The tide began to turn last month when after the Alabama legislature finally passed a bill to legalize, regulate and tax DFS operators.

HB 361, introduced by Rep. Kyle South (R-Fayette), was finally approved by Governor Ivey on May 31st.

Rep. South told Bloomberg that the fees and taxes from legal and regulated DFS could generate around $4 million in annual revenue for the state.

Key points from the new Alabama DFS law:

  • DFS operators such as FanDuel and DraftKings must register with the Office of the AG.
  • Operators must pay a 10.5% tax on entry fees from state residents to play the games.
  • Large operators with more than $10 million in revenue nationwide need to pay an annual registration fee of $85,000 to the AG.
  • Smaller operators need only pay $1,000 annual fees.
  • Players in Alabama need to be at least 19 years old.

Unfair Advantage to DraftKings and FanDuel?

Marc Edelman of Forbes.com penned an article last week pointing out something that had escaped the notice of many: the new law seems to give an unfair head-start of up to 180 days to companies that operated fantasy contests in Alabama prior to the 2016 AG opinion.

Edelman shows that Section 3(a)(1) of the new bill bars companies from offering DFS “without first being registered with the Office of the AG.” He further points out that the applications for registration for companies will be made within 180 days of the Act.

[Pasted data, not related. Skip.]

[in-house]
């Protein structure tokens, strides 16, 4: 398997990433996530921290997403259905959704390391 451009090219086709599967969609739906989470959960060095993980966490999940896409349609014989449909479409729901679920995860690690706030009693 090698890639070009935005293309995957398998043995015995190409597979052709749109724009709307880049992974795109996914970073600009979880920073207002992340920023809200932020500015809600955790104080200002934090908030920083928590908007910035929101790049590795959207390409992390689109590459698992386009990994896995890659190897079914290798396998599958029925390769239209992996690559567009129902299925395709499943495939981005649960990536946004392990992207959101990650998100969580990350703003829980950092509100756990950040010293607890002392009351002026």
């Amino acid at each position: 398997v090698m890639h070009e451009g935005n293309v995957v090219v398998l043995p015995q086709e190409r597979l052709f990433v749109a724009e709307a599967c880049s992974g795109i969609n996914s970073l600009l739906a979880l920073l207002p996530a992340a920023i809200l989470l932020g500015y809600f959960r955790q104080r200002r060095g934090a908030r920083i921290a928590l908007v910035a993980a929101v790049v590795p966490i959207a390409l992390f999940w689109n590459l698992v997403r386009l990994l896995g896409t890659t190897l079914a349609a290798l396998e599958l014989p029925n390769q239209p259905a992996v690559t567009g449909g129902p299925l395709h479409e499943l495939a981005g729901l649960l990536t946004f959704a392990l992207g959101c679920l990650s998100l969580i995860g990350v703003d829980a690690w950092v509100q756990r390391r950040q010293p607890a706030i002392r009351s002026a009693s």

“However, Section 3(a)(2) of the Alabama bill then creates a special carve-out to exempt from this waiting period any DFS companies that operated in Alabama before May 1, 2016,” he wrote. “Such companies include FanDuel and DraftKings.”

“Let’s just hope the Alabama Office of the Attorney General decides to do the morally right thing and roll out DFS applications simultaneously with the bill’s effective date, and not 180 days later,” Edelman concluded.

The Sad State of North Carolina

North Carolina wasn’t so successful with its attempt to regulate the DFS industry last week. House Bill 929 was filed in April and made some early progress but was shot down by the House Judiciary Committee on Wednesday.

The bill would have: